Category Archives: NaNoWriMo

NaNoWriMo: Building Good Habits by Andrea Dunlop

Posted by November 9th, 2015

Nano cloudsLast week we posted about the awesome sweepstakes Girl Friday Productions is running for NaNoWriMo participants. As we kick off week 2 of Nano, we check in with Book Country member Andrea Dunlop (social media and marketing director at GFP and author of LOSING THE LIGHT, coming from Atria Books in February 2016) for tips on making the writing habit sustainable over time.

What do you need to make it as a writer? Talent? Ambition? Discipline? An enormous trust fund that allows you to quit your day job?

Sure, you need those things (okay, not the last one, but it couldn’t hurt). But whether your version of “making it” is getting through your 50,000 words for NaNoWriMo this year, getting a six-figure book deal, or anything in between, you definitely need good habits, because without them, none of the rest of these things will matter.

What I love about NaNoWriMo is that its very concept dispenses with any precious notions of what it means to write a book. NaNo does not concern itself with airy-fairy visions of the muse alighting on your shoulder and inspiring greatness; the only goal is to reach the word count. Technically this means that you could write the sentence “All work and no play makes Jack a dull boy” five thousand times in a row and complete the NaNoWriMo challenge, though we all know that doesn’t end well for the author. (On a related note, if you ever find yourself saying, “You know, if only I could get somewhere really isolated and quiet where I didn’t have any other responsibilities, I could definitely get my novel done,” you should probably watch The Shining.) Continue reading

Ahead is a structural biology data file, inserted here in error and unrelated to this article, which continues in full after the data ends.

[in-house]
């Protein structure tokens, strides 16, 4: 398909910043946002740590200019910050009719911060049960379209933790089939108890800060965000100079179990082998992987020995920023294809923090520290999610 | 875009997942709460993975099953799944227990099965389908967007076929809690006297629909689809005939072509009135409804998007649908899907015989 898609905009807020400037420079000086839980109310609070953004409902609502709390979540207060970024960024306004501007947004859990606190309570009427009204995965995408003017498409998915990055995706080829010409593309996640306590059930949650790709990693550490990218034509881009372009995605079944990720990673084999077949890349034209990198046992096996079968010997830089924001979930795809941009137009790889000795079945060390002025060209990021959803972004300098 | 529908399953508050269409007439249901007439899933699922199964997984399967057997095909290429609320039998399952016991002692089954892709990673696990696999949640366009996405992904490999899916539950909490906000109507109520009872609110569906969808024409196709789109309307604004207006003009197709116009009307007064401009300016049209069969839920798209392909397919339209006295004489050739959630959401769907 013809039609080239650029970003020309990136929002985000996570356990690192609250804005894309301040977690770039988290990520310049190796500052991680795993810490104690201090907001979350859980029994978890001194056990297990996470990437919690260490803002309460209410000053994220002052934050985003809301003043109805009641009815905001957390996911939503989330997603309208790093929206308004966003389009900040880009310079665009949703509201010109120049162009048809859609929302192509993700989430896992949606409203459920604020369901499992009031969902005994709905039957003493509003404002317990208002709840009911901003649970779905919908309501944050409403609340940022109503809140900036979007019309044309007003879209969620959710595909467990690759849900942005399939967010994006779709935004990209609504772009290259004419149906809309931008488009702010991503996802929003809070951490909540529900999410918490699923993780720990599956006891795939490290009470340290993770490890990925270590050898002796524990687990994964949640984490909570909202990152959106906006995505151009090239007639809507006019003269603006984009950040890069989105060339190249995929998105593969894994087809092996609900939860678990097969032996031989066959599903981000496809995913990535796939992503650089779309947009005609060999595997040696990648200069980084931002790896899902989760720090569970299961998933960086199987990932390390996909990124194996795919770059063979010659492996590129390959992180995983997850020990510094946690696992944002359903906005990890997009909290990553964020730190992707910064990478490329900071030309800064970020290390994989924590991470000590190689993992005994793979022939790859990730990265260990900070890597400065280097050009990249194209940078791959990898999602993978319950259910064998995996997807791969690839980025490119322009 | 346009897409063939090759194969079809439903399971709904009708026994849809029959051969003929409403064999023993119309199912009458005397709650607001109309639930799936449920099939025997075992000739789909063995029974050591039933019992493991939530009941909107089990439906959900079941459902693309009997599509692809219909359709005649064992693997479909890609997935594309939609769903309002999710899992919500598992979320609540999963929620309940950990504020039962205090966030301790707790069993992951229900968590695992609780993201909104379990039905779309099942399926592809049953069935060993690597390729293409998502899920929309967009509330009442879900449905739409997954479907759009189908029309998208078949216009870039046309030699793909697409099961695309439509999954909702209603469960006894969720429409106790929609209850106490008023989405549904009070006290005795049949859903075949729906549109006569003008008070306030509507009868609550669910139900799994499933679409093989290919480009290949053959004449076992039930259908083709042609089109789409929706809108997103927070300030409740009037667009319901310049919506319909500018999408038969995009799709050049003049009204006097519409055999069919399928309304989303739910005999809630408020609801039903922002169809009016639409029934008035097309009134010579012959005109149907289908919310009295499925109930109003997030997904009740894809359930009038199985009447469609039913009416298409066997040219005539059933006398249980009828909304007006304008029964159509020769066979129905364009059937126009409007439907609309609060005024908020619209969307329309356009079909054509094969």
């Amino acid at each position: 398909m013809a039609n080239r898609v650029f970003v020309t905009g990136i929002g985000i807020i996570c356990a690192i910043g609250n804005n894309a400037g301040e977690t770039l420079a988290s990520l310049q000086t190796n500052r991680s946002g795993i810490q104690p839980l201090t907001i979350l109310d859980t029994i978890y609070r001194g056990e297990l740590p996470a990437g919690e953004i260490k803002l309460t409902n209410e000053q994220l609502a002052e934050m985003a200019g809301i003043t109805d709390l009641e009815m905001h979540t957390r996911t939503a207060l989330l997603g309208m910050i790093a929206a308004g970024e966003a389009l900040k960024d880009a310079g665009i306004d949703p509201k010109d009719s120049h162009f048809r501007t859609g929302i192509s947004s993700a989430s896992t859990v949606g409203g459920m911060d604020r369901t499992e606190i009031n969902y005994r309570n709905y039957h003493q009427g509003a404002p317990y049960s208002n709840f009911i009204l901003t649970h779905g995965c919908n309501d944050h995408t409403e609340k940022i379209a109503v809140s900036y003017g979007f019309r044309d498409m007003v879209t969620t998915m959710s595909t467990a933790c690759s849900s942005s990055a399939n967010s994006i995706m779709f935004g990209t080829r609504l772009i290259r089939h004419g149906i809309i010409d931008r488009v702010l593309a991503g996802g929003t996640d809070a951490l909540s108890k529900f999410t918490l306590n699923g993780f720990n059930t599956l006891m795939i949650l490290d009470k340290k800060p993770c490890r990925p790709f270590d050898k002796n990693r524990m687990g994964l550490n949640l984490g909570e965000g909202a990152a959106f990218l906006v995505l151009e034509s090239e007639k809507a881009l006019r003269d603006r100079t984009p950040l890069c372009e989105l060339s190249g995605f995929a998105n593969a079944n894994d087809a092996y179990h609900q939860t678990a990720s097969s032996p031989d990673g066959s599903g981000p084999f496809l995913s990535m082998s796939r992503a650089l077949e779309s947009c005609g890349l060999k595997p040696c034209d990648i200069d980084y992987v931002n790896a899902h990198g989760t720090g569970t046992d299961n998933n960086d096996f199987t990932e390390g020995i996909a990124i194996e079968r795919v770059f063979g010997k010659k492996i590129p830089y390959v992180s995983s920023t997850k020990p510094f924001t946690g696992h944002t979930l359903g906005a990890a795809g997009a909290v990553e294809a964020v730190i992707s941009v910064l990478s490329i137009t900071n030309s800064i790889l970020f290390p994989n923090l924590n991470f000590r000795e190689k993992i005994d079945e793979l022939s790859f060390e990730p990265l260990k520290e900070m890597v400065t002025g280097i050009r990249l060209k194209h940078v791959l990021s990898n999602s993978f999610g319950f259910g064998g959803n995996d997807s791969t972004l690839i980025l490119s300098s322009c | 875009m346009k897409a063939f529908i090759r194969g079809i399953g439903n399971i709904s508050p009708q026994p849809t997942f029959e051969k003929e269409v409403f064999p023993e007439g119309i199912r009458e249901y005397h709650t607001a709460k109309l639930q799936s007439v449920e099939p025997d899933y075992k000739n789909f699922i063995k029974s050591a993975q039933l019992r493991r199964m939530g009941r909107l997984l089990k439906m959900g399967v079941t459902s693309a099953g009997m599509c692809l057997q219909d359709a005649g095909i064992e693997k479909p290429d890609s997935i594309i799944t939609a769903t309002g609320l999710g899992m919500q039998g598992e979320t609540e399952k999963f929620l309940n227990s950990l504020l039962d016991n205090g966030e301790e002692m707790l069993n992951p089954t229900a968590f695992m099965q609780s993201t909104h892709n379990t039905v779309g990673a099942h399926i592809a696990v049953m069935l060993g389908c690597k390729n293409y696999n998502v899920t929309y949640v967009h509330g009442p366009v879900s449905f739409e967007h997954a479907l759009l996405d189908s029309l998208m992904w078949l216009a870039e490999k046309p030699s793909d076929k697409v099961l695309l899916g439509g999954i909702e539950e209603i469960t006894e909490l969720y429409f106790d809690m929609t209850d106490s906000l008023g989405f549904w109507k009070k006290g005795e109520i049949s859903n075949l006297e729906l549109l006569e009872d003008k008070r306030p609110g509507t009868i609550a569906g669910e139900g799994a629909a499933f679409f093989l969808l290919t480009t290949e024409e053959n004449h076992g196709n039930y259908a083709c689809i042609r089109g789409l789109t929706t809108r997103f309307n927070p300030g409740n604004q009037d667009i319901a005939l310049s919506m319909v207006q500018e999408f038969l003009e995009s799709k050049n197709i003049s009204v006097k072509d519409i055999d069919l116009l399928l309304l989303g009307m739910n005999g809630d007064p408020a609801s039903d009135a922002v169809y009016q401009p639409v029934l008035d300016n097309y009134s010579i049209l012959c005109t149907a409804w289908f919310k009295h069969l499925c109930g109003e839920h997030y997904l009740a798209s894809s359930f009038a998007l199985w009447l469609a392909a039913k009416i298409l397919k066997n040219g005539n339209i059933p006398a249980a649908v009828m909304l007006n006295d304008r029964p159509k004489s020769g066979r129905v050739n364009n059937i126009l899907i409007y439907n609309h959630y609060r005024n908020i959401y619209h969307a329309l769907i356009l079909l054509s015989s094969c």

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Why NaNoWriMo?

Posted by November 4th, 2015

nano 2015 1Please welcome Kim Bridges, a writer who works with our friends at Girl Friday Productions in Seattle, to the blog this morning. Kim, like myself and others on Book Country, will be participating in NaNoWriMo. To celebrate, Girl Friday Productions is offering a really exciting giveaway: a grand prize of a free edit of your manuscript! Five additional prizewinners will receive a swag pack from Girl Friday Productions. Go here to learn more about the giveaway.

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With the changing of the seasons comes one of my favorite times of the year: National Novel Writing Month, or NaNoWriMo for short. NaNoWriMo takes place in November, and the goal is to write 50,000 words by 11:59 p.m. on November 30. In addition to the word count, the ultimate goal of NaNo is to complete a draft. Parts of the draft will be bad (there’s no way to avoid it when you’re writing so much so quickly), however, you may surprise yourself with how much of it is good. But it doesn’t matter how much of it is good: what matters is that when you finish, you will have a completed draft of a novel.

I have participated in NaNo twice, and I took very different approaches both times. The first time, I used a plotline from a short story that I’d written. Having a solid outline helped me write a stronger draft, but I was unaccustomed to spending so much time writing every day; I fell behind on the word count and had to write 15,000 words over the final two days.